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Conference to highlight enduring social enterprises, newest players


(Published in the Philippine Daily Inquirer, October 9, 2011)


It was an unmistakable problem and the nuns wanted to help fix it.



All over the Cordilleras, a growing  army of dropouts was about to envelope the region like the vast uplands shrouding their mission sites. Thus, in the name of sending thousands of  poor girls to school, sisters of the Good Shepherd convent retreated into their kitchen and whipped up what became the closest thing to a miracle recipe.


Photo: Sr. M. Guadalupe Bautista, left and several bottles of Good Shepherd products.

Handed down and perfected across two generations, their concoctions have lorded over the market for many years. Heavenly tasting Mountain Maid strawberry and ube jams are unmatched to this day as Baguio's signature product and Northern Luzon's biggest homegrown brand.




Around the world, people's hearts sank in the early 80s as stark images filtered out from Negros island. They were the photographs of famine-stricken kids in sugar plantations hit hard by a global. crisis.


The resolute women who founded the Association of Negros Producers (ANP) in 1986 launched a rescue mission to create emergency employ ment for the suffering farmers and their families. Since then ANP has never stopped innovating and adding value to sugar cane by-products.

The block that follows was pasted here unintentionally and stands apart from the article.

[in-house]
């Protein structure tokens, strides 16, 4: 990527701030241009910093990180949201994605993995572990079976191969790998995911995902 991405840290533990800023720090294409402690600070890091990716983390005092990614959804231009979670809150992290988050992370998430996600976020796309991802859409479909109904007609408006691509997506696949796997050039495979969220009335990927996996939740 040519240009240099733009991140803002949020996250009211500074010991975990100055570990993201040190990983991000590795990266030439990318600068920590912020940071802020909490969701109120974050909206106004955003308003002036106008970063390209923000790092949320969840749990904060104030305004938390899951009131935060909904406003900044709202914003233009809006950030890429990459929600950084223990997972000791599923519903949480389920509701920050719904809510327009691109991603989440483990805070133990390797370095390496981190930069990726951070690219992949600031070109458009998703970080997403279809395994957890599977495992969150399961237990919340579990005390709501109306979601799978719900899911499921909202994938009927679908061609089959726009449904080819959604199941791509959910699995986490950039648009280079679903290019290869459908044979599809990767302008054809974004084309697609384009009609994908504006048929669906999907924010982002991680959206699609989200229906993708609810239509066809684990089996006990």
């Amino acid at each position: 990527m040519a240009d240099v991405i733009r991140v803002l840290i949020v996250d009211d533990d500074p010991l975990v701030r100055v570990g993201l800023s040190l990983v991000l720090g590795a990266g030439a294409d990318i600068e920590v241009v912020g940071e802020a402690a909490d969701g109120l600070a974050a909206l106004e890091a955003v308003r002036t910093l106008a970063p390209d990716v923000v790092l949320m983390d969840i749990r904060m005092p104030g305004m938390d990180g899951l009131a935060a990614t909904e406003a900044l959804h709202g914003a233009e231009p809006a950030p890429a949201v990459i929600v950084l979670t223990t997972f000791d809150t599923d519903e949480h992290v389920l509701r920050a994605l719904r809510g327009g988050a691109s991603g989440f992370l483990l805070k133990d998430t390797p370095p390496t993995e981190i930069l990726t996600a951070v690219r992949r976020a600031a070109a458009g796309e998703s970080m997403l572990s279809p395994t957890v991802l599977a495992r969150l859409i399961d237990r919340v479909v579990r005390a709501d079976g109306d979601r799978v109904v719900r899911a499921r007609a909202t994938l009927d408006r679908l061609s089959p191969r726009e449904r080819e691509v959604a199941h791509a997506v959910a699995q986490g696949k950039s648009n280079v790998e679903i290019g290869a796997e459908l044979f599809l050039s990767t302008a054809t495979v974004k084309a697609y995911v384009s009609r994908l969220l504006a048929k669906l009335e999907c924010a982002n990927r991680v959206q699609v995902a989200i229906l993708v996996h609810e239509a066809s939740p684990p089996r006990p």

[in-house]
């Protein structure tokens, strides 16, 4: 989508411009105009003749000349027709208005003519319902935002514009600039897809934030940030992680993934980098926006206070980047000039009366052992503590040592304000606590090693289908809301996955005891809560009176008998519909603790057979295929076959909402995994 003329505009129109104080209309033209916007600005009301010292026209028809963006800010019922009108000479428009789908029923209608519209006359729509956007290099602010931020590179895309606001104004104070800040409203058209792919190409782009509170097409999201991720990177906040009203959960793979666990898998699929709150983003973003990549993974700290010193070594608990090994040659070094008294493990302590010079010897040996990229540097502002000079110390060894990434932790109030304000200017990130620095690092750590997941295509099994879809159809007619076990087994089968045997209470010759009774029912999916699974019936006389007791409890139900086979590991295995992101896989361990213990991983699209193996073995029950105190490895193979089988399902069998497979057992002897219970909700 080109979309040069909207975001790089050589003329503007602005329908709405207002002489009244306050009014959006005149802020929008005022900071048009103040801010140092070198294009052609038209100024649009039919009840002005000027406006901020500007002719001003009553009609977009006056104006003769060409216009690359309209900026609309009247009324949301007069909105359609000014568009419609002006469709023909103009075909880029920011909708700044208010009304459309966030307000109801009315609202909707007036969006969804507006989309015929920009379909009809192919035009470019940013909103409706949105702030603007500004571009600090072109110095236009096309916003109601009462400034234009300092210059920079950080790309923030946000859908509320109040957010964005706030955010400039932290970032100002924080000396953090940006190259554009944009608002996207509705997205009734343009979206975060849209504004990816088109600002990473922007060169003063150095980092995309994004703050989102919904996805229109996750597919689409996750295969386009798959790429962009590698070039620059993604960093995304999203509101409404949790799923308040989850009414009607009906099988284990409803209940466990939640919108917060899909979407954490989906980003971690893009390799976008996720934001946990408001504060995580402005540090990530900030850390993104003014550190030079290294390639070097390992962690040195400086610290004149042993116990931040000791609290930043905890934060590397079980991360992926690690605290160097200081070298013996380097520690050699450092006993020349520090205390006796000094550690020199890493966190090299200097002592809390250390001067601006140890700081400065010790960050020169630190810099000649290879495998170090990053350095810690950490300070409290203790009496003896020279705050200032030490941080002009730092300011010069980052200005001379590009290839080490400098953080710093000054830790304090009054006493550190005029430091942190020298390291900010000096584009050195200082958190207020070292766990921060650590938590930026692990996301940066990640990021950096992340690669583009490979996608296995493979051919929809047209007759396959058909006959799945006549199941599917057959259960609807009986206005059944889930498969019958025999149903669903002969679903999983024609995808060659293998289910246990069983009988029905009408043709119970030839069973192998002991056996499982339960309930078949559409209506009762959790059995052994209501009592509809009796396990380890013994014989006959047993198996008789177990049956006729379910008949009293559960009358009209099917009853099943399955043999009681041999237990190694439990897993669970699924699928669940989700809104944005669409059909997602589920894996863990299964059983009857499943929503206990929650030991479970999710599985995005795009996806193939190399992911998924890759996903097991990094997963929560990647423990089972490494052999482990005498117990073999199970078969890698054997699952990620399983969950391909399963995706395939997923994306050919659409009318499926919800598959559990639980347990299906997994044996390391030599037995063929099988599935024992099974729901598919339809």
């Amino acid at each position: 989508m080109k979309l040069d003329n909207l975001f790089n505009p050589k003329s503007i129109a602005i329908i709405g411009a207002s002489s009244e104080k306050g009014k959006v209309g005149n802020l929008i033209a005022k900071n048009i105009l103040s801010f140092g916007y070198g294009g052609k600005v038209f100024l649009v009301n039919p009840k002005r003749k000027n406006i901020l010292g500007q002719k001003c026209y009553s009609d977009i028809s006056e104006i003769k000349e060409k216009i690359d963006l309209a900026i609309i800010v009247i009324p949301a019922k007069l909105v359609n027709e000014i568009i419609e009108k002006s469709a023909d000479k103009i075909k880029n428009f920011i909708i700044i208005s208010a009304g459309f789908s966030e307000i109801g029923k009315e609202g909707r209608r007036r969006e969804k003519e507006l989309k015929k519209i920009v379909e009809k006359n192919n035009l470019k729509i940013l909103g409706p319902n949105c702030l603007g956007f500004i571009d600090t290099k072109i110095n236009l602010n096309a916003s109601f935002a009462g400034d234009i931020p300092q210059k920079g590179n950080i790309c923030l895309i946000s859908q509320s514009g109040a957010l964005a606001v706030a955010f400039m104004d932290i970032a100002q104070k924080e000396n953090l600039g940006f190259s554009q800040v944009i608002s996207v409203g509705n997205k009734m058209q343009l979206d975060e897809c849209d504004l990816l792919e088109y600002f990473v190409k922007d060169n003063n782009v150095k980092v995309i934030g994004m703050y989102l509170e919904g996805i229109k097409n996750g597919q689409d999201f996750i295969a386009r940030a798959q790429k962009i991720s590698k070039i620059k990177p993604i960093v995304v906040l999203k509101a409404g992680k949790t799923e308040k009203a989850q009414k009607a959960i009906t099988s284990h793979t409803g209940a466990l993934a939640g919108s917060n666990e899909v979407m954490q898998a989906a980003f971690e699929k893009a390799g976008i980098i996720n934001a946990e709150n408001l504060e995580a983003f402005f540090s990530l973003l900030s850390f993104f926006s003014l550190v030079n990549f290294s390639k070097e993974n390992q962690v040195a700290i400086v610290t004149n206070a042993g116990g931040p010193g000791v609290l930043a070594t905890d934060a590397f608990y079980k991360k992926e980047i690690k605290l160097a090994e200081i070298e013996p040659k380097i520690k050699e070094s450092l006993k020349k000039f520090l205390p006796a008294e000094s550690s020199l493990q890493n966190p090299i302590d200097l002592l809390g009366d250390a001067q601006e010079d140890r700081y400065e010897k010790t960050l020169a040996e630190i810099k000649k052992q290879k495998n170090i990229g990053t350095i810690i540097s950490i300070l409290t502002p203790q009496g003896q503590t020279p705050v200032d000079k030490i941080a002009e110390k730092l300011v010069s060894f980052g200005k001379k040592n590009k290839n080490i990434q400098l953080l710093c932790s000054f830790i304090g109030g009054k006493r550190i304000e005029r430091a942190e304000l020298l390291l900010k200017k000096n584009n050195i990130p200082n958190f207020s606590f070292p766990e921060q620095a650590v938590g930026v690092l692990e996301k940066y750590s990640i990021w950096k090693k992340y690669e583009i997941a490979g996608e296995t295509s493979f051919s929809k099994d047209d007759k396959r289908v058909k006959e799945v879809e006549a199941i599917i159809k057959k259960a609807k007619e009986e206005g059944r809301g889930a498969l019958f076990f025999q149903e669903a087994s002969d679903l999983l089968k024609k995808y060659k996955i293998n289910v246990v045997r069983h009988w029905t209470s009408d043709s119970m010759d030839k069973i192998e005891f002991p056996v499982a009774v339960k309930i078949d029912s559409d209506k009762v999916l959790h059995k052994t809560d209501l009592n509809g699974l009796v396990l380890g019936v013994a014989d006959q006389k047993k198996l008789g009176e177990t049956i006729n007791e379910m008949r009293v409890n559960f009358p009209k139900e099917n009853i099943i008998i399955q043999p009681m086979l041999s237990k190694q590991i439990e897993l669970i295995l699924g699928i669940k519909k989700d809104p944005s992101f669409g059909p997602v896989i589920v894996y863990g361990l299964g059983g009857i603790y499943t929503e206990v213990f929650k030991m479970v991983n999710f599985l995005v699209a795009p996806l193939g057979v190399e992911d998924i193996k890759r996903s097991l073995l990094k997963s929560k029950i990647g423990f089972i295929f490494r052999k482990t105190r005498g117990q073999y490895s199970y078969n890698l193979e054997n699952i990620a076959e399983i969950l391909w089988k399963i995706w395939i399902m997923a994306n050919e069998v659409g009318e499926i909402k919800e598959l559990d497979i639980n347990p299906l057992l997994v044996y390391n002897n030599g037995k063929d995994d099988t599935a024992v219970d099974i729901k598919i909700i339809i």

On Oct. 20 and 21, the civil society and business sectors will sit down to examine different social enterprise models during a conference at Intercontinental Hotel in Makati City. The Peace and Equity Foundation (PEF) is spearheading "Social Enterprise: The Next Business Model" as part of its 10th year celebration and new program focus.



The organizing bodies are the League of Corporate Foundations, Management Association of the Philippines, Philippine Business for Social Progress, and PinoyME Foundation.


Those who will share their enduring success stories include Sr. Mary Guadalupe Bautista from. the Religious of the Good Shepherd; and Millie Kilayko, co-founder of the Association of Negros Producers.


For the keynote address, Ramon Uy will narrate how his original farm waste management idea, while son Ramon Jr., will follow with a presentation on how he extended the business into Veggie Eden, a brand of organic vegetables.


Former corporate CEO Jim Ayala will talk about his latest passion for environment-friendly businesses. Insol Development Foundation president Gavin Bunker will describe how his group develops the management capacity of micro entrepreneurs.



The conference is chaired by PEF director and Chit Juan.